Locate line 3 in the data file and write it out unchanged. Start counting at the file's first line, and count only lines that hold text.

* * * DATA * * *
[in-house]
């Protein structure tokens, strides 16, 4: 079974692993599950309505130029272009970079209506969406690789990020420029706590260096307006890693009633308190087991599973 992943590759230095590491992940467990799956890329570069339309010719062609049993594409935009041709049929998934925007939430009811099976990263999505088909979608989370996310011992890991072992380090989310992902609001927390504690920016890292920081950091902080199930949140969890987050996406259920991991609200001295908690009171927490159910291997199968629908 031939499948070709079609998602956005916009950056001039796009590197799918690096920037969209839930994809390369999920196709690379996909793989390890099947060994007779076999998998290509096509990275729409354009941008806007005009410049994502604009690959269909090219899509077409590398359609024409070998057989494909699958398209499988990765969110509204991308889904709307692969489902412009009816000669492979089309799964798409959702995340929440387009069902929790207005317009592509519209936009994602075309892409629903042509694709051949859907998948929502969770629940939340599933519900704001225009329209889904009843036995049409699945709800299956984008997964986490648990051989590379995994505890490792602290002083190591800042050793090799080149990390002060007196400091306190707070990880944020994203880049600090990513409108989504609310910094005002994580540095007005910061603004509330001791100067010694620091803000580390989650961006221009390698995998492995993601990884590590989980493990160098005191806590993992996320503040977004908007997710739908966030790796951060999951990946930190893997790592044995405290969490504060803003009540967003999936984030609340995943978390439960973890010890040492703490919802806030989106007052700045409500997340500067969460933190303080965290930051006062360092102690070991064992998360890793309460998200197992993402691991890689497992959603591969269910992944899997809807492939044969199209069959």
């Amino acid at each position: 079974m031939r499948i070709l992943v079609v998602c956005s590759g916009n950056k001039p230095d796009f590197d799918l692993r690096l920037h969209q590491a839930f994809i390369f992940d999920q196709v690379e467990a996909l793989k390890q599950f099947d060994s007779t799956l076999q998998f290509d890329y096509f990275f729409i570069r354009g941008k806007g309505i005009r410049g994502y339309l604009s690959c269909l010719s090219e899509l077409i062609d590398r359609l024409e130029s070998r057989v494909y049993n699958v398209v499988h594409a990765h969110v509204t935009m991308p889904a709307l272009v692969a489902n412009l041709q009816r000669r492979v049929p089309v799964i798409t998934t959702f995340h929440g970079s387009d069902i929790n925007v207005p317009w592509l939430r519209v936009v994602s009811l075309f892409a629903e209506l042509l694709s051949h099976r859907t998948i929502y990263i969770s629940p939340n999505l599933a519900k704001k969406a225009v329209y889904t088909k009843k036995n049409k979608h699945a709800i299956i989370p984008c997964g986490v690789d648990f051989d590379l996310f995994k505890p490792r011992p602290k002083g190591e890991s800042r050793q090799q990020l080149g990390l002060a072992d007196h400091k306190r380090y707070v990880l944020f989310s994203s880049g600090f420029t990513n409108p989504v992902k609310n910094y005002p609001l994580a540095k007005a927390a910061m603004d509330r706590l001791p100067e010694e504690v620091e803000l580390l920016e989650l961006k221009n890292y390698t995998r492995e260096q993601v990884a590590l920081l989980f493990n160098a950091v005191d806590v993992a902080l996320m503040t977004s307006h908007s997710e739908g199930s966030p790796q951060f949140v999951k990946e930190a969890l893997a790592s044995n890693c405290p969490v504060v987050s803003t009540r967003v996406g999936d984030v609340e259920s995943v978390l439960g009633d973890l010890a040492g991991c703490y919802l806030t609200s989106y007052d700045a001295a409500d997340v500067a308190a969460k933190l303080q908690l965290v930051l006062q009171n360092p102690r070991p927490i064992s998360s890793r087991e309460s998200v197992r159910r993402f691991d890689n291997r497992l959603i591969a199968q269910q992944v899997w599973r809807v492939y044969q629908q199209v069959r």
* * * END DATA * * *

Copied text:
């Amino acid at each position: 079974m031939r499948i070709l992943v079609v998602c956005s590759g916009n950056k001039p230095d796009f590197d799918l692993r690096l920037h969209q590491a839930f994809i390369f992940d999920q196709v690379e467990a996909l793989k390890q599950f099947d060994s007779t799956l076999q998998f290509d890329y096509f990275f729409i570069r354009g941008k806007g309505i005009r410049g994502y339309l604009s690959c269909l010719s090219e899509l077409i062609d590398r359609l024409e130029s070998r057989v494909y049993n699958v398209v499988h594409a990765h969110v509204t935009m991308p889904a709307l272009v692969a489902n412009l041709q009816r000669r492979v049929p089309v799964i798409t998934t959702f995340h929440g970079s387009d069902i929790n925007v207005p317009w592509l939430r519209v936009v994602s009811l075309f892409a629903e209506l042509l694709s051949h099976r859907t998948i929502y990263i969770s629940p939340n999505l599933a519900k704001k969406a225009v329209y889904t088909k009843k036995n049409k979608h699945a709800i299956i989370p984008c997964g986490v690789d648990f051989d590379l996310f995994k505890p490792r011992p602290k002083g190591e890991s800042r050793q090799q990020l080149g990390l002060a072992d007196h400091k306190r380090y707070v990880l944020f989310s994203s880049g600090f420029t990513n409108p989504v992902k609310n910094y005002p609001l994580a540095k007005a927390a910061m603004d509330r706590l001791p100067e010694e504690v620091e803000l580390l920016e989650l961006k221009n890292y390698t995998r492995e260096q993601v990884a590590l920081l989980f493990n160098a950091v005191d806590v993992a902080l996320m503040t977004s307006h908007s997710e739908g199930s966030p790796q951060f949140v999951k990946e930190a969890l893997a790592s044995n890693c405290p969490v504060v987050s803003t009540r967003v996406g999936d984030v609340e259920s995943v978390l439960g009633d973890l010890a040492g991991c703490y919802l806030t609200s989106y007052d700045a001295a409500d997340v500067a308190a969460k933190l303080q908690l965290v930051l006062q009171n360092p102690r070991p927490i064992s998360s890793r087991e309460s998200v197992r159910r993402f691991d890689n291997r497992l959603i591969a199968q269910q992944v899997w599973r809807v492939y044969q629908q199209v069959r």